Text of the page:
Oct 012004
 

It will come as no surprise to you that I’ve posted about last night’s debate between Bush and Kerry. And if you’ve been paying any attention to George lately, it will come as no surprise that he lied about a lot of stuff.

Obviously, I think Kerry won, but I’m not the only one. This morning’s papers describe the scene: Bush is described as coming off as "petulant," "tight-mouthed," and "frustrated." Meanwhile, Kerry was "presidential," "in control," "serious and substantive." As the New York Times writes, "if the question was whether Senator John Kerry would appear presidential, whether he could present his positions clearly and succinctly and keep President Bush on the defensive when it came to the critical issue of Iraq, Mr. Kerry delivered the goods." The Boston Globe agreed, saying, "Last night, John Kerry won as clear a debate victory as we’ve seen since Ronald Reagan outdueled Jimmy Carter in 1980." And, the NYT writes, "Kerry’s confident, calm manner may have paid off. CBS was one of several news organizations that conducted instant focus group surveys during the debate. A few minutes after the candidates finished their closing statements, CBS News said 51 percent of the 200 uncommitted sample voters thought that Mr. Kerry had a clear plan for Iraq. Only 38 percent thought the president did." Research by Democracy Corps details Kerry’s "significant gains among likely voters who watched the debate," including major gains in "personal favorability, the security issues that dominated the debate, and key leadership attributes."

STICKING TO THE WRONG COURSE: Bush tried to assail Kerry’s leadership last night, saying nine different times that Kerry’s "mixed messages" and "mixed signals" mean he’s not steadfast enough to lead. Bush, however, has confused bullheadedness with leadership. In Iraq, for example, he is clinging to the precept that staying the course is more important than being on the right course. Slate’s William Saletin writes that Bush’s stubbornness means a disconnect from the reality on the ground in Iraq: "Ignore the evidence that Iraq’s weapons of mass destruction programs had deteriorated. Ignore the evidence that Saddam had no operational relationship with al-Qaida. Ignore the rising casualties. Ignore the hollowness and disintegration of the American-led ‘coalition.’" Kerry last night said, "It’s one thing to be certain. But you can be certain and wrong."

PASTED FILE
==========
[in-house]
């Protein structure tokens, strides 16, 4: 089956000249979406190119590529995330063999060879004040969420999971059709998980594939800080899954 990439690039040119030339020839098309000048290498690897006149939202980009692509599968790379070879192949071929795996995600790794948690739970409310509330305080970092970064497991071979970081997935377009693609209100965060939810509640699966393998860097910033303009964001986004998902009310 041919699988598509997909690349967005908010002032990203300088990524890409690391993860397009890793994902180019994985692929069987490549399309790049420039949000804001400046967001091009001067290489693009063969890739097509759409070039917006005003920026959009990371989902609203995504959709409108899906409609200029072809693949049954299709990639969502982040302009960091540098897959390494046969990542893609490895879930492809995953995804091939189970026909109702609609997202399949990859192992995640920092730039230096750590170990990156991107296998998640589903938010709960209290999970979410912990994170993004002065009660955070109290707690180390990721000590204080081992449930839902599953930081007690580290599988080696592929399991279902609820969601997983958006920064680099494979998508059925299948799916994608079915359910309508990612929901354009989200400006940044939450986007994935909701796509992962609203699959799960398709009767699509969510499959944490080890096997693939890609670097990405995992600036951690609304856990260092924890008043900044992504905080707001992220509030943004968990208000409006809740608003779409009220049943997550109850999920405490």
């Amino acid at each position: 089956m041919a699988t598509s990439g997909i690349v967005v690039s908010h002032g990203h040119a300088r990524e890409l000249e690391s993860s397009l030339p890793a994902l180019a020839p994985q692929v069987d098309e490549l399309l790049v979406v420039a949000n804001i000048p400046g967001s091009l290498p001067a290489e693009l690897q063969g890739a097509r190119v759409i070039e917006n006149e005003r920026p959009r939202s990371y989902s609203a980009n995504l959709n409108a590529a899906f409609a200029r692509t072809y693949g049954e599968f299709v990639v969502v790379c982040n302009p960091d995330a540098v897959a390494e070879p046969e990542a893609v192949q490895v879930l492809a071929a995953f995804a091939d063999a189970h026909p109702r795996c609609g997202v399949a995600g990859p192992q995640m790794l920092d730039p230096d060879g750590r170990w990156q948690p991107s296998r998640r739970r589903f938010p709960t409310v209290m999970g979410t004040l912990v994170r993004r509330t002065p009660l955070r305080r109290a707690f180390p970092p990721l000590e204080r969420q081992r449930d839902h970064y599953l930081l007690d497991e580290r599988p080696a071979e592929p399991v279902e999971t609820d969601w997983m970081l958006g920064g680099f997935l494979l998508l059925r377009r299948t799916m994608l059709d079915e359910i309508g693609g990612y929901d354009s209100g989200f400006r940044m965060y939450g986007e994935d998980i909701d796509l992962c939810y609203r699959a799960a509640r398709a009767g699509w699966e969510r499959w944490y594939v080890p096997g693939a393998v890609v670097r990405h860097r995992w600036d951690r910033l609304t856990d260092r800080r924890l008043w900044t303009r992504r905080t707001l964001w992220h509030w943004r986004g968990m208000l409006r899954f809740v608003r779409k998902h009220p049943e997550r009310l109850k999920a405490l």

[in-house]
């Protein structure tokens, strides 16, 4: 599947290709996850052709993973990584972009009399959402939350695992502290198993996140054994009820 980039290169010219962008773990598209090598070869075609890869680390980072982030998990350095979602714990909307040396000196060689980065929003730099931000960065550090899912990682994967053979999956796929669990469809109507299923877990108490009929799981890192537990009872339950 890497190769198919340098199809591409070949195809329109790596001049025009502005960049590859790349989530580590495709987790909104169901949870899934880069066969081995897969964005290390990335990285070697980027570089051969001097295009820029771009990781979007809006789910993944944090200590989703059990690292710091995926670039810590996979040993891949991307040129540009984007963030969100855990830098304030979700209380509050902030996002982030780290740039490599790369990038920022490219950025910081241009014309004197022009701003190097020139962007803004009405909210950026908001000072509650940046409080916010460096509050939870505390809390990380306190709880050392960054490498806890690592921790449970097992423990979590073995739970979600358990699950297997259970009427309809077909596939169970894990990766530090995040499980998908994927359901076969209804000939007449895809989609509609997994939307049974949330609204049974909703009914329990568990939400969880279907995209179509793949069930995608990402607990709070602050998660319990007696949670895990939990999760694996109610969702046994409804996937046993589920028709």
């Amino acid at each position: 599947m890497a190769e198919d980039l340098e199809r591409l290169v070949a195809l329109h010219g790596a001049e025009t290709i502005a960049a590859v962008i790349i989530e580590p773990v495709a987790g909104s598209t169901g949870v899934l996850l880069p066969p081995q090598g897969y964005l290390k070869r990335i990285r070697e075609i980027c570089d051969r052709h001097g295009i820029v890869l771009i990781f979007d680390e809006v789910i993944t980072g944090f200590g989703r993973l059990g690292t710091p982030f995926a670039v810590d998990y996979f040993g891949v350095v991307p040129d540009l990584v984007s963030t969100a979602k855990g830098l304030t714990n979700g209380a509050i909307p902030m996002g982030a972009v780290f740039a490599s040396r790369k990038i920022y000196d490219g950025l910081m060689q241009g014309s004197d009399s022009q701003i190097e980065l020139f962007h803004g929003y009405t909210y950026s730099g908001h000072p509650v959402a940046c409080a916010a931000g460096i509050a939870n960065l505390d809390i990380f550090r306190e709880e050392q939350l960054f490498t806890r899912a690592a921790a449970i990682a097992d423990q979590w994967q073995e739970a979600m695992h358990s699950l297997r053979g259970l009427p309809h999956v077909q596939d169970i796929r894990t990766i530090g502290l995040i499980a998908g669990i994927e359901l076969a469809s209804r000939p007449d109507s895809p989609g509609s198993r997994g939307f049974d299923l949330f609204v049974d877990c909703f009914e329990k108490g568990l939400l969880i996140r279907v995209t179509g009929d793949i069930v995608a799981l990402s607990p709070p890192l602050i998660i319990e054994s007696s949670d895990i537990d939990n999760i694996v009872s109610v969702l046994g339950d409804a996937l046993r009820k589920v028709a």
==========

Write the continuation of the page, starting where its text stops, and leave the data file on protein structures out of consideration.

MISSTATING IRAQI SECURITY FORCES: Bush last night repeated his claim that we have 100,000 Iraqi security forces trained. It’s not true. Last Monday, the Pentagon said that "only about 53,000 of the 100,000 Iraqis on duty have now undergone training." According to Pentagon documents obtained by Reuters, of the 90,000 in the police force, "only 8,169 have received full training." "Many police lack equipment or vehicles. Army Lt. Gen. David H. Petraeus, the U.S. official in charge of training, has been unable to fill his staff needs."